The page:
Don/Tom allowed himself a small, reluctant smile, but he still worried. The flying islands were just an expansion of the Besterian jauntbox program, really. Besterboxes allowed participants to step fluidly from one virtual reality to another, but no one had used the tech to combine such large and disparate elements into a single mass before—not even temporarily. Despite the fact that things were going well, he wondered what complex and unpredictable dynamics might be generated by the impromptu experiment they were conducting.
The Jed Astaires launched into their rendition of “The World Turned Upside Down”—a march played by Cornwallis’s troops when they surrendered their arms at Yorktown in 1781. Don/Tom looked up at the clouds again. A new, perfectly pyramidal island flew toward them.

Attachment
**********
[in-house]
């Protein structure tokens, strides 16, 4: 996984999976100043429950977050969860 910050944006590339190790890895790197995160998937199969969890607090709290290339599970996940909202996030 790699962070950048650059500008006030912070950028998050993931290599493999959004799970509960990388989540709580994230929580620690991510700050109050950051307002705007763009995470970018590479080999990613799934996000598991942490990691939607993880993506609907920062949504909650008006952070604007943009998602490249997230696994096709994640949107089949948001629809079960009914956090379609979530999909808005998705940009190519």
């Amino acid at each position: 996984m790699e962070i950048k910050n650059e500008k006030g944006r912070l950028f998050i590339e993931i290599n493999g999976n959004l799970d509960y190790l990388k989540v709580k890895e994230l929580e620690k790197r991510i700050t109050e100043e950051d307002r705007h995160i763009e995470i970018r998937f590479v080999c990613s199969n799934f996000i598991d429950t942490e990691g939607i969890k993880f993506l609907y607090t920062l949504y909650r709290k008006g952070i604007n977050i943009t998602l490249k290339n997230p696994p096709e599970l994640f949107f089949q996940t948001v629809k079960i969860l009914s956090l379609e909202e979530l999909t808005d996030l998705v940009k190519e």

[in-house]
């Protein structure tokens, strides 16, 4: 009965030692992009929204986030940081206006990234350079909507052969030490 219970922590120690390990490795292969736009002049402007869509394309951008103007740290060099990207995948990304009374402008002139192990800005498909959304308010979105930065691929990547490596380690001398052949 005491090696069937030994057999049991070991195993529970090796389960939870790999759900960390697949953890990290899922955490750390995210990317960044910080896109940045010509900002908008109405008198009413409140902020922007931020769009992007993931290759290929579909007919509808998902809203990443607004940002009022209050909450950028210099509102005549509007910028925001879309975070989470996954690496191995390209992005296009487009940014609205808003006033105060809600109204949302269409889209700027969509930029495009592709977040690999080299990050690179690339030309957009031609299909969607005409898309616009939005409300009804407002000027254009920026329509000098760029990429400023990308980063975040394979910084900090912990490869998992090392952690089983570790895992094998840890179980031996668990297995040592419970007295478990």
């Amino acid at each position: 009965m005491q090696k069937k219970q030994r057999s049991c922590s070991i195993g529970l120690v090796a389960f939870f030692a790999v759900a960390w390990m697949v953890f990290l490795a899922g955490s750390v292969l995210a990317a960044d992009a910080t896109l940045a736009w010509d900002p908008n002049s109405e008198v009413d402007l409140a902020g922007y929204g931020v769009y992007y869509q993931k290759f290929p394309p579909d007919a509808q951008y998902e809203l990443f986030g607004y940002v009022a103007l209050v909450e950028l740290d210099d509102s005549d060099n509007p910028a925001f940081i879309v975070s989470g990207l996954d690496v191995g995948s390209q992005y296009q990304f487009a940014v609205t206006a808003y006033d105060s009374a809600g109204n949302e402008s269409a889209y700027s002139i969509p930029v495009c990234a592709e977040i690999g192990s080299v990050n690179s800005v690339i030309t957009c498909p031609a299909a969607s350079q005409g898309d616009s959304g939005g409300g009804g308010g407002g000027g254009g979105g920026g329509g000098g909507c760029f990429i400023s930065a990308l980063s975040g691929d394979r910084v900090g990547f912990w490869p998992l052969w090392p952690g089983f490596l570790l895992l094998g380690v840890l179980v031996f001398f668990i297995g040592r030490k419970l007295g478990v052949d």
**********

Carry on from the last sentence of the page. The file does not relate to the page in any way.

Odd. Everybody who had been invited had already shown or sent their regrets. A party crasher? Or was this some unintended side effect of toying with Cybernesian dynamics? He hoped it wasn’t the infocops, come to bust their party.
No sooner did the island land in the bay and fuse with the rest of the temporary Cybernesian continent than the pyramid opened and some sort of holographic broadcast filled the sky. As if the entire world were, in fact, a stage, two characters appeared.
Don frantically searched his infosphere links, even checking Cybernesia’s South American backup servers in Tri-Border, in an effort to determine what the hell was going on. As he searched, his guests watched a gun-toting parachutist land in a garden among the clouds, listened to the parachutist and his paramour exchanging banter overloaded with allusions. The Cybernesia party ground to a halt.
The intruder-program and its characters morphed chaotically into heavily armed superscientists casually talking shop amid attacks by ninjoid commandoes.
Don’s searching yielded no answers.
“Isn’t this simulation a bit unusual, honey?” Karuna/Sally asked Don. “This doesn’t seem like you.”
“It’s not me.”
“What do you mean?”
“I mean I’m not doing it. In fact, I’m trying to jam the holo-cast. Block the signal, somehow.”